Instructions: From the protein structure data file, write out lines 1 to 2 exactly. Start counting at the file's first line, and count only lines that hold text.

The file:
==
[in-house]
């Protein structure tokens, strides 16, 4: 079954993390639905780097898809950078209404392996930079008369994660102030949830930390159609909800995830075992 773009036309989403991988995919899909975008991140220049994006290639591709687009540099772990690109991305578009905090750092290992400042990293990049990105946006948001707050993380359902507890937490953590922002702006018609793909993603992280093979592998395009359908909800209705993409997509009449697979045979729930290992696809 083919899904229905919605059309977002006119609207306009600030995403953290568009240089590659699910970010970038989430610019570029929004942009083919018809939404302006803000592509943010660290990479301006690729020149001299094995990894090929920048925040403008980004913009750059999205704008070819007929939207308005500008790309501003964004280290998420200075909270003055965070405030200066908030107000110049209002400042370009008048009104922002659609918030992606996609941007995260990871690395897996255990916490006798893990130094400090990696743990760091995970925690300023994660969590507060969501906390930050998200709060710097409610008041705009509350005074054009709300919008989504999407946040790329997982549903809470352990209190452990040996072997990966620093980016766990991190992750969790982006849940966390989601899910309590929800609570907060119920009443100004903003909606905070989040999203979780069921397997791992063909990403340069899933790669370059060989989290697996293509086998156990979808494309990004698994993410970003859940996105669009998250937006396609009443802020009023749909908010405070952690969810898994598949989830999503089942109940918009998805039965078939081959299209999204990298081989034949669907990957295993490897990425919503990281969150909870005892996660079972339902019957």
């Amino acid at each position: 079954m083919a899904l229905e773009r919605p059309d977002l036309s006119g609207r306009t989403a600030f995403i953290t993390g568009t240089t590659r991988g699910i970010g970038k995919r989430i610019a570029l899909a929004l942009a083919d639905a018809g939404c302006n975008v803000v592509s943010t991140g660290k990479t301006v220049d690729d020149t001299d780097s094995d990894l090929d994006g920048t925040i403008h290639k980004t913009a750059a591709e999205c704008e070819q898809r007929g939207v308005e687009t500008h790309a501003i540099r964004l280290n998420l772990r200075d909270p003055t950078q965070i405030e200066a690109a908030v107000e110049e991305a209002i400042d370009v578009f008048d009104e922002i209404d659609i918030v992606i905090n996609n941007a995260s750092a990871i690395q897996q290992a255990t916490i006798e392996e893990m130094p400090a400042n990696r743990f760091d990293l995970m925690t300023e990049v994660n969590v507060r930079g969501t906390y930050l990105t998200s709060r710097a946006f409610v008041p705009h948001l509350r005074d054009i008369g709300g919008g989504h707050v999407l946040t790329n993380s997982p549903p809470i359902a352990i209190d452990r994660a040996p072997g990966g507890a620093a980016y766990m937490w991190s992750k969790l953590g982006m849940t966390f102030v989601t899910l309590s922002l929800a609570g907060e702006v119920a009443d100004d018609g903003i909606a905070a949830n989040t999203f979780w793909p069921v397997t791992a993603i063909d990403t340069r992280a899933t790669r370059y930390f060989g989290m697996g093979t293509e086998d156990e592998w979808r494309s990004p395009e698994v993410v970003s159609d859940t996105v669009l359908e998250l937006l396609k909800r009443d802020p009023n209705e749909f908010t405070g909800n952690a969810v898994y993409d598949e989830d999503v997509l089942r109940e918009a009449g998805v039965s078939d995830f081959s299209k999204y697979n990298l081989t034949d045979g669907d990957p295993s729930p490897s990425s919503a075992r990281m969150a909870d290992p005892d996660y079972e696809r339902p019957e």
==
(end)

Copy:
[in-house]
């Protein structure tokens, strides 16, 4: 079954993390639905780097898809950078209404392996930079008369994660102030949830930390159609909800995830075992 773009036309989403991988995919899909975008991140220049994006290639591709687009540099772990690109991305578009905090750092290992400042990293990049990105946006948001707050993380359902507890937490953590922002702006018609793909993603992280093979592998395009359908909800209705993409997509009449697979045979729930290992696809 083919899904229905919605059309977002006119609207306009600030995403953290568009240089590659699910970010970038989430610019570029929004942009083919018809939404302006803000592509943010660290990479301006690729020149001299094995990894090929920048925040403008980004913009750059999205704008070819007929939207308005500008790309501003964004280290998420200075909270003055965070405030200066908030107000110049209002400042370009008048009104922002659609918030992606996609941007995260990871690395897996255990916490006798893990130094400090990696743990760091995970925690300023994660969590507060969501906390930050998200709060710097409610008041705009509350005074054009709300919008989504999407946040790329997982549903809470352990209190452990040996072997990966620093980016766990991190992750969790982006849940966390989601899910309590929800609570907060119920009443100004903003909606905070989040999203979780069921397997791992063909990403340069899933790669370059060989989290697996293509086998156990979808494309990004698994993410970003859940996105669009998250937006396609009443802020009023749909908010405070952690969810898994598949989830999503089942109940918009998805039965078939081959299209999204990298081989034949669907990957295993490897990425919503990281969150909870005892996660079972339902019957």